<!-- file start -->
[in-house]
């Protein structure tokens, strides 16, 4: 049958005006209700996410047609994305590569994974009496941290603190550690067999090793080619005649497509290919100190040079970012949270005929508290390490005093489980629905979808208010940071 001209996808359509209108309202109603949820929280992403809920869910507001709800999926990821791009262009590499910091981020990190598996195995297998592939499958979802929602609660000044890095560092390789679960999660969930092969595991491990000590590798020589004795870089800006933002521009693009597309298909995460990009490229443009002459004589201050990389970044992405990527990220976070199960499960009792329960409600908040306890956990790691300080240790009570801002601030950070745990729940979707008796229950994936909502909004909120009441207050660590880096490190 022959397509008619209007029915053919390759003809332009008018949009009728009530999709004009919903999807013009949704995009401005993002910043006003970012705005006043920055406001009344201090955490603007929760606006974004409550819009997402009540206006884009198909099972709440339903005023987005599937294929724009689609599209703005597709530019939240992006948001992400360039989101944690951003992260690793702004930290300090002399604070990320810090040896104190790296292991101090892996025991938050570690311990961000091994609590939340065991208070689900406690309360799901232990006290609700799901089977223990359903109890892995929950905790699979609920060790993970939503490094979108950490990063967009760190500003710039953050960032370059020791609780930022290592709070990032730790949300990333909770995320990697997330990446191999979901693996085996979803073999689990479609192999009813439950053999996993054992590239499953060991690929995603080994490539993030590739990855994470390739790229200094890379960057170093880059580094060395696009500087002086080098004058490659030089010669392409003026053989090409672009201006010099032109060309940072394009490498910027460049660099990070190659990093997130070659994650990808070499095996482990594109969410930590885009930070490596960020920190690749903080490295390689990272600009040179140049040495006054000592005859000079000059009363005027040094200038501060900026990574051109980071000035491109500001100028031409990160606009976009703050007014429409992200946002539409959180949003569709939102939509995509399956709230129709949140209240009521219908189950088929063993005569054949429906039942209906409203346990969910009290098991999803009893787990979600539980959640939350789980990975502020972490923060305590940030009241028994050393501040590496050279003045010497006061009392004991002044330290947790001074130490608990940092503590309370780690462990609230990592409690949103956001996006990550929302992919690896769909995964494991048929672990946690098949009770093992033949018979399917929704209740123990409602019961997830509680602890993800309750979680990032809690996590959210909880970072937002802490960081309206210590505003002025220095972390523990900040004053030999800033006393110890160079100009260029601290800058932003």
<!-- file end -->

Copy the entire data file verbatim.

[in-house]
């Protein structure tokens, strides 16, 4: 049958005006209700996410047609994305590569994974009496941290603190550690067999090793080619005649497509290919100190040079970012949270005929508290390490005093489980629905979808208010940071 001209996808359509209108309202109603949820929280992403809920869910507001709800999926990821791009262009590499910091981020990190598996195995297998592939499958979802929602609660000044890095560092390789679960999660969930092969595991491990000590590798020589004795870089800006933002521009693009597309298909995460990009490229443009002459004589201050990389970044992405990527990220976070199960499960009792329960409600908040306890956990790691300080240790009570801002601030950070745990729940979707008796229950994936909502909004909120009441207050660590880096490190 022959397509008619209007029915053919390759003809332009008018949009009728009530999709004009919903999807013009949704995009401005993002910043006003970012705005006043920055406001009344201090955490603007929760606006974004409550819009997402009540206006884009198909099972709440339903005023987005599937294929724009689609599209703005597709530019939240992006948001992400360039989101944690951003992260690793702004930290300090002399604070990320810090040896104190790296292991101090892996025991938050570690311990961000091994609590939340065991208070689900406690309360799901232990006290609700799901089977223990359903109890892995929950905790699979609920060790993970939503490094979108950490990063967009760190500003710039953050960032370059020791609780930022290592709070990032730790949300990333909770995320990697997330990446191999979901693996085996979803073999689990479609192999009813439950053999996993054992590239499953060991690929995603080994490539993030590739990855994470390739790229200094890379960057170093880059580094060395696009500087002086080098004058490659030089010669392409003026053989090409672009201006010099032109060309940072394009490498910027460049660099990070190659990093997130070659994650990808070499095996482990594109969410930590885009930070490596960020920190690749903080490295390689990272600009040179140049040495006054000592005859000079000059009363005027040094200038501060900026990574051109980071000035491109500001100028031409990160606009976009703050007014429409992200946002539409959180949003569709939102939509995509399956709230129709949140209240009521219908189950088929063993005569054949429906039942209906409203346990969910009290098991999803009893787990979600539980959640939350789980990975502020972490923060305590940030009241028994050393501040590496050279003045010497006061009392004991002044330290947790001074130490608990940092503590309370780690462990609230990592409690949103956001996006990550929302992919690896769909995964494991048929672990946690098949009770093992033949018979399917929704209740123990409602019961997830509680602890993800309750979680990032809690996590959210909880970072937002802490960081309206210590505003002025220095972390523990900040004053030999800033006393110890160079100009260029601290800058932003």